Microsoft has two entries in this list, with Skype being the most well-known of the two. The desktop and mobile apps make it easy to keep in touch with friends and colleagues, and there is also a web-based version that means it is not necessary to install any software. Video calls can have up to 100 participants, and the time-limit is a generous 24 hours.
The online meeting creation option is incredibly handy. It means that you can create a unique meeting link which you can then email to anybody to start a video call with them -- it does not matter if they are a Skype user or not, meaning it is ideal even for setting up meetings at the very last moment. There are some nice extras available such as background burring, call recording and screen sharing too.
Signal earned itself endorsements from the likes of Jack Dorsey and Edward Snowden thank to the level of security and privacy it offers. Available for iOS and Android, as well as Windows, macOS and Linux, Signal can be used for one-on-one voice and video calls as well as group sessions. Like WhatsApp, your Signal account is associated with your mobile number, so you will need to create an account from your handset even if you only intend to use the desktop version of the app.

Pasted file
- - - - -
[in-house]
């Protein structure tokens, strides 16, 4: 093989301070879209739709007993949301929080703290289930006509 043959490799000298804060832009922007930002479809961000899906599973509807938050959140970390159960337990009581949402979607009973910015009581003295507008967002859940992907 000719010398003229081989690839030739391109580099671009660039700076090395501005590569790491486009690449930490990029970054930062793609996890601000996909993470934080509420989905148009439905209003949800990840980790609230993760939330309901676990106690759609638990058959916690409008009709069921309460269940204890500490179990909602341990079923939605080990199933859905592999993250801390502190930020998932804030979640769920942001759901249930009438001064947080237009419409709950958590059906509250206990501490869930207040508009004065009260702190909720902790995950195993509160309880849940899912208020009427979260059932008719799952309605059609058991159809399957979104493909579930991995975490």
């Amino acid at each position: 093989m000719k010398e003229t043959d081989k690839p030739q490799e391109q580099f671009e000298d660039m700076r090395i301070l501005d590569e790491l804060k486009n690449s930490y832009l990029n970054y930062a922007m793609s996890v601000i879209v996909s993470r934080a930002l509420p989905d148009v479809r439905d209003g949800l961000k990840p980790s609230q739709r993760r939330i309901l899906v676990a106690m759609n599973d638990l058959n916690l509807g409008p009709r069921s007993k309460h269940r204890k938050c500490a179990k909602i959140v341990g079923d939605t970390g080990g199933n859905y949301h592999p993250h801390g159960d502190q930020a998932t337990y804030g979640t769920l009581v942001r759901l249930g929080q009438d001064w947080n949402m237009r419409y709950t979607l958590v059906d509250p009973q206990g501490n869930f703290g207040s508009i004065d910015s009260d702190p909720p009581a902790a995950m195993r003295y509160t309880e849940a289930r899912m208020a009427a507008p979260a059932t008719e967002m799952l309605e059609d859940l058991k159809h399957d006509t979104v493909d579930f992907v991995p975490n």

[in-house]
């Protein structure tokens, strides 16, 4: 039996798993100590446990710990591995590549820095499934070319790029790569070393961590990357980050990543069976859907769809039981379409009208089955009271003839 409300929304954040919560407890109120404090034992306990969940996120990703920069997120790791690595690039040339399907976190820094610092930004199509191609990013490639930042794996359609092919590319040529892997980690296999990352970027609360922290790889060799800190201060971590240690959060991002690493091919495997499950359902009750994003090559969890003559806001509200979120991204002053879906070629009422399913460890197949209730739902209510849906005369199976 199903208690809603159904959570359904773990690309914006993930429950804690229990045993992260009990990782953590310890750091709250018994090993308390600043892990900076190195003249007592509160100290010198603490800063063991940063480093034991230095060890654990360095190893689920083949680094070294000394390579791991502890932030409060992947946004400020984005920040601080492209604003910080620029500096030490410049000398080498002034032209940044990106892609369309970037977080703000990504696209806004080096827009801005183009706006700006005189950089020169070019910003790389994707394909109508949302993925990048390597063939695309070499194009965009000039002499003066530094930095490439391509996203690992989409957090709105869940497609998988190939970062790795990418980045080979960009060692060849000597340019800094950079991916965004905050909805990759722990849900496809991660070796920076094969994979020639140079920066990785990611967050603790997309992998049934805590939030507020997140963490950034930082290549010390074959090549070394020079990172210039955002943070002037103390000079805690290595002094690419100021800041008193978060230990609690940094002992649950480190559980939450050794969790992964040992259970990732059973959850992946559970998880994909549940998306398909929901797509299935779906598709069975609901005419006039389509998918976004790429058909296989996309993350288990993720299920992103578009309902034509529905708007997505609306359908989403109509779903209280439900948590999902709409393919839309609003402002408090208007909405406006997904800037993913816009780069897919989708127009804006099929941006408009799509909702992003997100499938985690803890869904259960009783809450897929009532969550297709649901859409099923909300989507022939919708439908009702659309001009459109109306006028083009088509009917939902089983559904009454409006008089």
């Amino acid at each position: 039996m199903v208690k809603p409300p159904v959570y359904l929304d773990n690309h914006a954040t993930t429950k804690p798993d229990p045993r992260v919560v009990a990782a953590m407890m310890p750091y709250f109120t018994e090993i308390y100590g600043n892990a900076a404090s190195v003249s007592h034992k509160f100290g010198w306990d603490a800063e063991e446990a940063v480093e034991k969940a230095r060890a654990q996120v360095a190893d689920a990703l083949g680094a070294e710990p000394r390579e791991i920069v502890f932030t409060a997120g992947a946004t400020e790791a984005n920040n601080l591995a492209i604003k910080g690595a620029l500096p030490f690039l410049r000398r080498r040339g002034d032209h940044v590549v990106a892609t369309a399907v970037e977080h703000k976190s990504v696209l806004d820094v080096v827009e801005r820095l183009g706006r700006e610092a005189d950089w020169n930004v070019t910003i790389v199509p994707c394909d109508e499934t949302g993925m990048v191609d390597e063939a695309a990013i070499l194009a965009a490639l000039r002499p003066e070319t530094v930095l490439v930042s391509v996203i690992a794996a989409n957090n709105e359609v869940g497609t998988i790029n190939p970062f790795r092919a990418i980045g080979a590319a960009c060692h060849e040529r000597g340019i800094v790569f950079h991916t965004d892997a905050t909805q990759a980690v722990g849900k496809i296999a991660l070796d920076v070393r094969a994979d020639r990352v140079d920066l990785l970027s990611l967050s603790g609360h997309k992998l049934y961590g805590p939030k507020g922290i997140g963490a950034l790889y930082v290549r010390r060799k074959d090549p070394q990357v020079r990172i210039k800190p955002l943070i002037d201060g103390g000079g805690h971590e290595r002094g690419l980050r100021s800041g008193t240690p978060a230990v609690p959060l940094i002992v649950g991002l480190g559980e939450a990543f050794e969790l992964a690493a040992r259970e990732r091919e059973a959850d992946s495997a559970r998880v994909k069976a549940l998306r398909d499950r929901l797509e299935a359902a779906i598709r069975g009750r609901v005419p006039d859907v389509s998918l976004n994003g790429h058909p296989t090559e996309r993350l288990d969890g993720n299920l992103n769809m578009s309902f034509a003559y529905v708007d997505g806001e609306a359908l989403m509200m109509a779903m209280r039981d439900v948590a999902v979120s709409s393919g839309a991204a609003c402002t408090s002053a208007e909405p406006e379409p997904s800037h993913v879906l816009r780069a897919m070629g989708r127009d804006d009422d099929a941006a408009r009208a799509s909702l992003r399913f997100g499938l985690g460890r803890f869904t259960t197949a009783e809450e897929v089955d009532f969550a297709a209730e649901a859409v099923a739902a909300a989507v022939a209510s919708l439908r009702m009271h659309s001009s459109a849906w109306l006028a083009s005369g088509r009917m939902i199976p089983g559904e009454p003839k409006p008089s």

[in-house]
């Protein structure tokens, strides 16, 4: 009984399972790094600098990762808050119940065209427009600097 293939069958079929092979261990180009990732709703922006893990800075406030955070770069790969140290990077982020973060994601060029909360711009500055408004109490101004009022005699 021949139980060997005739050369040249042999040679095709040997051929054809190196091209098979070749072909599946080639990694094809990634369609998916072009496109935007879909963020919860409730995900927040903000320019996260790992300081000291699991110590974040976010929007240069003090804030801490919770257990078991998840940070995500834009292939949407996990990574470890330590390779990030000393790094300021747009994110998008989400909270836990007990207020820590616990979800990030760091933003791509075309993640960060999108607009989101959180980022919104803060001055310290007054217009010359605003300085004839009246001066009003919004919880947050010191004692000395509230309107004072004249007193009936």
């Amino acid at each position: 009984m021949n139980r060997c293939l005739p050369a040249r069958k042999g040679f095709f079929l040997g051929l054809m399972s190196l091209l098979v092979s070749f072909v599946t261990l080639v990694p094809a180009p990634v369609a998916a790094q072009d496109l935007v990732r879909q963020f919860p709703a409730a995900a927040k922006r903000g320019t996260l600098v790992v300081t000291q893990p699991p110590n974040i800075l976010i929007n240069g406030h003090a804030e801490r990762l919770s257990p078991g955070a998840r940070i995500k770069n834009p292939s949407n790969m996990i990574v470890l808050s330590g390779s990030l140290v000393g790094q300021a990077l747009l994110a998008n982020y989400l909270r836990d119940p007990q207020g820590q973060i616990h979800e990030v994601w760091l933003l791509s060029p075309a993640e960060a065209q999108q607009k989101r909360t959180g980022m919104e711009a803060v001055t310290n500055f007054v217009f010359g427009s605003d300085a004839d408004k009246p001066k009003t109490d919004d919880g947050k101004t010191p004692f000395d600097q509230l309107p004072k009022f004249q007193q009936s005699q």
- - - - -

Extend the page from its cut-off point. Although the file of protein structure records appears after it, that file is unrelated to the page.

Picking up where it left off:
For all of the praise that can be heaped on Signal for the security side of things, it remains a fairly basic messaging tool. Everything you would expect can be found -- the ability to send and received text, voice and video messages, file sharing, and the like -- but there are new interesting extras. There is no option to schedule meetings or anything like that, but for basic calling without limits, there is nothing to complain about.